WASHINGTON -- Vice President-elect Kamala Harris received the first dose of the Moderna COVID-19 vaccine live on television on Tuesday in Washington, D.C., and urged Americans to get vaccinated for the virus.
"That was easy," Harris said after receiving the shot in her left arm. "Thank you. I barely felt it."
"I want to encourage everyone to get the vaccine. It is relatively painless. It happens really quickly. It is safe," Harris said.
"It's literally about saving lives," Harris said. "I trust the scientists. And it is the scientists who created and approved this vaccine. So I urge everyone, when it is your turn, get vaccinated."
Harris said her husband, Doug Emhoff, would be receiving the first dose of the Moderna vaccine on Tuesday as well.
"I want to remind people that right in your community is where you can take the vaccine, where you will receive the vaccine, by folks you may know, folks who are otherwise working in the same hospital where your children were born. Folks who are working in the same hospital where an elderly relative received the kind of care that they needed," Harris said.
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The vice president-elect continued: "I want to remind people that they have trusted sources of help and that's where they will be available to go to get the vaccine. So I encourage them to do that."
The vaccine was administered by Patricia Cummings, a clinical nurse manager at United Medical Center, according to the Biden-Harris transition team.
Harris thanked United Medical Center "for the work that you do in Southeast (Washington) DC, serving a community that is often overlooked."
The vice president-elect's vaccination comes just over one week after President-elect Joe Biden received his live on national television. After getting the shot, Biden reassured Americans of the vaccine's safety and urged them to get vaccinated as soon as the shots became available to them.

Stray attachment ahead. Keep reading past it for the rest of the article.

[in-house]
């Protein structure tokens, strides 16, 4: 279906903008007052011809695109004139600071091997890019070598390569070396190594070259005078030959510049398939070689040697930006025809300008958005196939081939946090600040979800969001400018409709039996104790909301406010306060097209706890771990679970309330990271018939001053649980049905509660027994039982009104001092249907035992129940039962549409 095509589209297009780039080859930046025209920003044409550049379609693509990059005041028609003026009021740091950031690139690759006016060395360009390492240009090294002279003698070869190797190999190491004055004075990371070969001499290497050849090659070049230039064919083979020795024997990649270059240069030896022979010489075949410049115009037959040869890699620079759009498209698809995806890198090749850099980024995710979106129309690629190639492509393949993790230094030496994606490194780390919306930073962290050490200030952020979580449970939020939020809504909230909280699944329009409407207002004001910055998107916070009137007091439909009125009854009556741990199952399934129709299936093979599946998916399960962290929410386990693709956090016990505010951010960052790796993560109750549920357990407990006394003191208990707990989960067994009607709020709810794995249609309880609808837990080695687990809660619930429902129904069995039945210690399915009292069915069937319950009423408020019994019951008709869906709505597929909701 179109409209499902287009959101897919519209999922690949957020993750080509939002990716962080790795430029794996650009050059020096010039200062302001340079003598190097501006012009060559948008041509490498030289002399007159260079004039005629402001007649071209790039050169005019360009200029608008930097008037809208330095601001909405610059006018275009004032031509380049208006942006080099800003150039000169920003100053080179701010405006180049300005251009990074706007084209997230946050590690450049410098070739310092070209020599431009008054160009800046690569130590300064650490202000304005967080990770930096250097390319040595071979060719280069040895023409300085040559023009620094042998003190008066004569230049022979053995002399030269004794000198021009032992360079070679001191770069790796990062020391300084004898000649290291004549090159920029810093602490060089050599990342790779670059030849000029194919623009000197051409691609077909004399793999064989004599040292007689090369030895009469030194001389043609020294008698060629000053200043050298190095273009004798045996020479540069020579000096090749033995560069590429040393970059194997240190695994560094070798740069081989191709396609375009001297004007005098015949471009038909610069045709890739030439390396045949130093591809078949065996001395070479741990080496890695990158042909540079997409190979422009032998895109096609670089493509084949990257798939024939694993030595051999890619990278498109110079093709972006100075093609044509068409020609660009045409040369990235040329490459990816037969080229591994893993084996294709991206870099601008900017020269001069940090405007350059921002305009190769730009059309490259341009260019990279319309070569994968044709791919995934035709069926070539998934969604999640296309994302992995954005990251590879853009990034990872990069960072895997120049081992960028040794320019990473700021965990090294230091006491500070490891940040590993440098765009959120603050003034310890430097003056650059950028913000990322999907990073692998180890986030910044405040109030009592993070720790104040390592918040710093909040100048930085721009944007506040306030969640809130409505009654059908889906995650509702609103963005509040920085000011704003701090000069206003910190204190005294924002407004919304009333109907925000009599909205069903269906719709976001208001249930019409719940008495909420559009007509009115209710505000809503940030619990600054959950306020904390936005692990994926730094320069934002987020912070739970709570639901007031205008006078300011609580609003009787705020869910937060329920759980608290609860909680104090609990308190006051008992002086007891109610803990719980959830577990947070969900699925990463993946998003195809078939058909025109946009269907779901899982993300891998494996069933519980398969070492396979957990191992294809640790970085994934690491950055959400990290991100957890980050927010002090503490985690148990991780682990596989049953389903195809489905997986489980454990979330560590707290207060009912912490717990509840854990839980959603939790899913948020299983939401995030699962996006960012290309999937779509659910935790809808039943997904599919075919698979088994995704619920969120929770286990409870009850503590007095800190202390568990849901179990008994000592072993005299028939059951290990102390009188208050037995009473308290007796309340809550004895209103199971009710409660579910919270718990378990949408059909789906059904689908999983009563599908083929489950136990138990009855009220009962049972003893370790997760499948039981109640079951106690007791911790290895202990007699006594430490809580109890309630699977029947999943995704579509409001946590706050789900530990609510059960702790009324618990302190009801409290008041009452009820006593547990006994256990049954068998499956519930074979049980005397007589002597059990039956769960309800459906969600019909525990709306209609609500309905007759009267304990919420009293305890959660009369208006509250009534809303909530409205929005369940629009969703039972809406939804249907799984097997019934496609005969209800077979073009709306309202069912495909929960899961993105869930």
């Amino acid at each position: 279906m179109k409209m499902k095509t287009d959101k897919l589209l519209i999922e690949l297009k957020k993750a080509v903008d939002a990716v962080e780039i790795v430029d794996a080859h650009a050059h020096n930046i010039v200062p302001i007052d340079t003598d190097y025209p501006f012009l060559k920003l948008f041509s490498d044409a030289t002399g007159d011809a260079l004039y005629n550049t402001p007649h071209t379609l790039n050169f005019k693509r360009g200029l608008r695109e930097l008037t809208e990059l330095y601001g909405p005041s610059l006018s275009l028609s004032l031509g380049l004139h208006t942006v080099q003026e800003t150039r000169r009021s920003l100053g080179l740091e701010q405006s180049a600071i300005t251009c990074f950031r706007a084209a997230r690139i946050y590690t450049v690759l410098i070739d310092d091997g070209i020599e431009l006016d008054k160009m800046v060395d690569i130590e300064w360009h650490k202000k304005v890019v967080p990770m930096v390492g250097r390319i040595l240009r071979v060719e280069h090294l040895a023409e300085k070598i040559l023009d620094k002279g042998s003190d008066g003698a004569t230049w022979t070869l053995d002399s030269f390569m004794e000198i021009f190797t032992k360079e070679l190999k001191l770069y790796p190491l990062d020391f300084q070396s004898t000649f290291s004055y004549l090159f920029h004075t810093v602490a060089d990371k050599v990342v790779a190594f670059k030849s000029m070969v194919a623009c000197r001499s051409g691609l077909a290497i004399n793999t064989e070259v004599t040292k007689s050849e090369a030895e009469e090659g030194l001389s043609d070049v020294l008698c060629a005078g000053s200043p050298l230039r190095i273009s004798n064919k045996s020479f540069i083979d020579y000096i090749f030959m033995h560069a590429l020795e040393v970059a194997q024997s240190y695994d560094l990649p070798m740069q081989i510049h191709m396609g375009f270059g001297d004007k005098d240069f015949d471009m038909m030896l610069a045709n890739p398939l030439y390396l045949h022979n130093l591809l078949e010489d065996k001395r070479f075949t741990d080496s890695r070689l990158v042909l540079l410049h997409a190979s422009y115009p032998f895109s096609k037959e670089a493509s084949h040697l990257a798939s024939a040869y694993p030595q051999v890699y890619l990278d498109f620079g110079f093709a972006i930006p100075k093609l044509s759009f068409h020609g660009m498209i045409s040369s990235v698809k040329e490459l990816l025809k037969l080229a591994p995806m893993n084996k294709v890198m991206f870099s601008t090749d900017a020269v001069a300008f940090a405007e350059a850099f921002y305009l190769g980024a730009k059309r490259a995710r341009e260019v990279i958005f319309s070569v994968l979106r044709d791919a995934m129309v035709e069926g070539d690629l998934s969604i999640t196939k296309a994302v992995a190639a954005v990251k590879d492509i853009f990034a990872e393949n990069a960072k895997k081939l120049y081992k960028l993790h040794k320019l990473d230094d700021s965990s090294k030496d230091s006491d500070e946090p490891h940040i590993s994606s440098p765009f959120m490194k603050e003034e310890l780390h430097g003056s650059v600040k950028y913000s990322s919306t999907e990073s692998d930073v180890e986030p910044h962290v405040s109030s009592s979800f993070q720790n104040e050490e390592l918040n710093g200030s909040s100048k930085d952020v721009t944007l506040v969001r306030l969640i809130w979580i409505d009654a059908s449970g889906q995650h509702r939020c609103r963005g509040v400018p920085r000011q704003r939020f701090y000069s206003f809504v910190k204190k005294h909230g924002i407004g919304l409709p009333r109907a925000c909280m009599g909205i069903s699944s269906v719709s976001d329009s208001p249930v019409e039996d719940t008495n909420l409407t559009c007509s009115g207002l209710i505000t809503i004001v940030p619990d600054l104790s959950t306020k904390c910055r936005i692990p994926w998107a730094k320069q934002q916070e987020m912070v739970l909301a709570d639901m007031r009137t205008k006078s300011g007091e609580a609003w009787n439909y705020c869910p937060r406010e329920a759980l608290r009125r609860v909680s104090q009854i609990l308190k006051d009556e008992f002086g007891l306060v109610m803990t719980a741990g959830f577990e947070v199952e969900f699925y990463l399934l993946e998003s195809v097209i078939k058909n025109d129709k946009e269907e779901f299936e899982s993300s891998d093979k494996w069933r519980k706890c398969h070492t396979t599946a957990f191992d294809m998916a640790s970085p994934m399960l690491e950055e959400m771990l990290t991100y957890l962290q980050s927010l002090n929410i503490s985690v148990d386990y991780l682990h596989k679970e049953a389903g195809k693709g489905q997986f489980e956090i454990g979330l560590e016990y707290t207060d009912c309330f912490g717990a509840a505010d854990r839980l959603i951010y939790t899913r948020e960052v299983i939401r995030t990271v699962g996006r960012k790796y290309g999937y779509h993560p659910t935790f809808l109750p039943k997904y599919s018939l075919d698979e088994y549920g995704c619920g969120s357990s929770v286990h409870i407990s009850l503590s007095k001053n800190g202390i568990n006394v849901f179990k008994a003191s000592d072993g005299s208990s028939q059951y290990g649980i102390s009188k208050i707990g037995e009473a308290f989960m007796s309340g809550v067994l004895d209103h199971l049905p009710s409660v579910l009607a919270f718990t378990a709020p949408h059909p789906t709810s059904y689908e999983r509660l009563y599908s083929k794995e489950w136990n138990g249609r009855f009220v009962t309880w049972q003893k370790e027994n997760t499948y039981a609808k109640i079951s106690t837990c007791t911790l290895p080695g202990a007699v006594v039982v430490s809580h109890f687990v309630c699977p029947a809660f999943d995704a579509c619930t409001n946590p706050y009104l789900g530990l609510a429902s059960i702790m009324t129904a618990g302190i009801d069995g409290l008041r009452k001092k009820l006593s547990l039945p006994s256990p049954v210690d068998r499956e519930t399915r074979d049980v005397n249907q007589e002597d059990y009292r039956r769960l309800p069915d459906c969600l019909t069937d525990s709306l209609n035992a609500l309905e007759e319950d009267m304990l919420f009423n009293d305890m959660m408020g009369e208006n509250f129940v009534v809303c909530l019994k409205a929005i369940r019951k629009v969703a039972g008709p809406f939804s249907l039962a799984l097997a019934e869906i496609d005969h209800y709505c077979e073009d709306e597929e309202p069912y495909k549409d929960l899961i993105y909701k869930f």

Biden and Harris staggered their vaccinations at the recommendation of medical experts, according to transition spokesperson Jen Psaki. The reason for such a recommendation could be that if Biden and Harris reported any side effects, such as a headache or fever, they would not experience them on the same day.
The US Food and Drug Administration has granted emergency use authorization for two coronavirus vaccines: one from Pfizer/BioNTech and one from Moderna. Both Moderna's and the Pfizer-BioNTech vaccine have shown similar efficacy levels of near 95%, and both vaccines require two doses administered several weeks apart.
The nation's top infectious disease specialist, Dr. Anthony Fauci, told ABC earlier this month that he strongly recommended that Biden and Harris be inoculated as soon as possible. And on Sunday, he repeated his recommendation that President Donald Trump receive the vaccine.
Vice President Mike Pence was administered the vaccine at an on-camera event the week prior to Biden. The first doses of the Pfizer/BioNTech vaccine were administered to health care workers the same week that Pence received his shot.
Trump has not yet received the vaccine and won't be administered one until it is recommended by the White House medical team, a White House official previously told CNN. The official said at the time that Trump was still receiving the benefits of the monoclonal antibody cocktail he was given after he tested positive for COVID-19 this fall but that the President was likely to get his shot once it was recommended by his medical team.
In its clinical guidance for the coronavirus vaccines authorized for emergency use in the United States, the US Centers for Disease Control and Prevention said the vaccines should be offered to people previously infected with coronavirus, as Trump was in early October. It noted that vaccination could be delayed somewhat, since reinfection is uncommon in the 90 days after initial infection.
However, there's no safety or efficacy data for the vaccines in people who were treated for COVID-19 with monoclonal antibodies or convalescent plasma; Trump's treatment for COVID-19 included the monoclonal antibody cocktail made by Regeneron. The CDC's guidance said "vaccination should be deferred for at least 90 days, as a precautionary measure until additional information becomes available, to avoid interference of the antibody treatment with vaccine-induced immune responses."
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